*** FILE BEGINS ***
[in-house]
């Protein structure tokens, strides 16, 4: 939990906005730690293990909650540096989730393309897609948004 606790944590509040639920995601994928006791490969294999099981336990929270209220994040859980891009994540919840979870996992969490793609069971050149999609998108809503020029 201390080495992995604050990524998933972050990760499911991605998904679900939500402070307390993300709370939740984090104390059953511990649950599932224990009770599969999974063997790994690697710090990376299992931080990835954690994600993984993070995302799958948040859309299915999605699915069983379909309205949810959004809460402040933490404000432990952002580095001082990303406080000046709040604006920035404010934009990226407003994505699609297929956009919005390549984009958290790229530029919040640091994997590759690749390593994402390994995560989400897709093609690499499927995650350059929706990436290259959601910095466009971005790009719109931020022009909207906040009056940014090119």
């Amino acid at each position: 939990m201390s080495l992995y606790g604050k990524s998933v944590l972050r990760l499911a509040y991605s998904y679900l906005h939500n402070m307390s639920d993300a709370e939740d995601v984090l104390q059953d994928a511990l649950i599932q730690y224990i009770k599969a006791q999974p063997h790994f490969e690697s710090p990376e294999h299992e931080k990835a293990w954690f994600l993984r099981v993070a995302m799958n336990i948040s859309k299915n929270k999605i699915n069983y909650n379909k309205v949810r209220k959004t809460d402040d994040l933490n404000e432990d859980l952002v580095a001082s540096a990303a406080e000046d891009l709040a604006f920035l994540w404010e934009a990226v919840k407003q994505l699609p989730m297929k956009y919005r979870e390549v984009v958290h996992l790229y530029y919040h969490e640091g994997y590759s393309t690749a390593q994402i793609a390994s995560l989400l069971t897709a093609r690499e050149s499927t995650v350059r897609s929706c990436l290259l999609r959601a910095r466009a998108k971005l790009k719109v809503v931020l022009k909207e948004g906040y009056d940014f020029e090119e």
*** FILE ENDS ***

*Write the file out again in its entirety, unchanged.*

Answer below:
[in-house]
């Protein structure tokens, strides 16, 4: 939990906005730690293990909650540096989730393309897609948004 606790944590509040639920995601994928006791490969294999099981336990929270209220994040859980891009994540919840979870996992969490793609069971050149999609998108809503020029 201390080495992995604050990524998933972050990760499911991605998904679900939500402070307390993300709370939740984090104390059953511990649950599932224990009770599969999974063997790994690697710090990376299992931080990835954690994600993984993070995302799958948040859309299915999605699915069983379909309205949810959004809460402040933490404000432990952002580095001082990303406080000046709040604006920035404010934009990226407003994505699609297929956009919005390549984009958290790229530029919040640091994997590759690749390593994402390994995560989400897709093609690499499927995650350059929706990436290259959601910095466009971005790009719109931020022009909207906040009056940014090119």
């Amino acid at each position: 939990m201390s080495l992995y606790g604050k990524s998933v944590l972050r990760l499911a509040y991605s998904y679900l906005h939500n402070m307390s639920d993300a709370e939740d995601v984090l104390q059953d994928a511990l649950i599932q730690y224990i009770k599969a006791q999974p063997h790994f490969e690697s710090p990376e294999h299992e931080k990835a293990w954690f994600l993984r099981v993070a995302m799958n336990i948040s859309k299915n929270k999605i699915n069983y909650n379909k309205v949810r209220k959004t809460d402040d994040l933490n404000e432990d859980l952002v580095a001082s540096a990303a406080e000046d891009l709040a604006f920035l994540w404010e934009a990226v919840k407003q994505l699609p989730m297929k956009y919005r979870e390549v984009v958290h996992l790229y530029y919040h969490e640091g994997y590759s393309t690749a390593q994402i793609a390994s995560l989400l069971t897709a093609r690499e050149s499927t995650v350059r897609s929706c990436l290259l999609r959601a910095r466009a998108k971005l790009k719109v809503v931020l022009k909207e948004g906040y009056d940014f020029e090119e």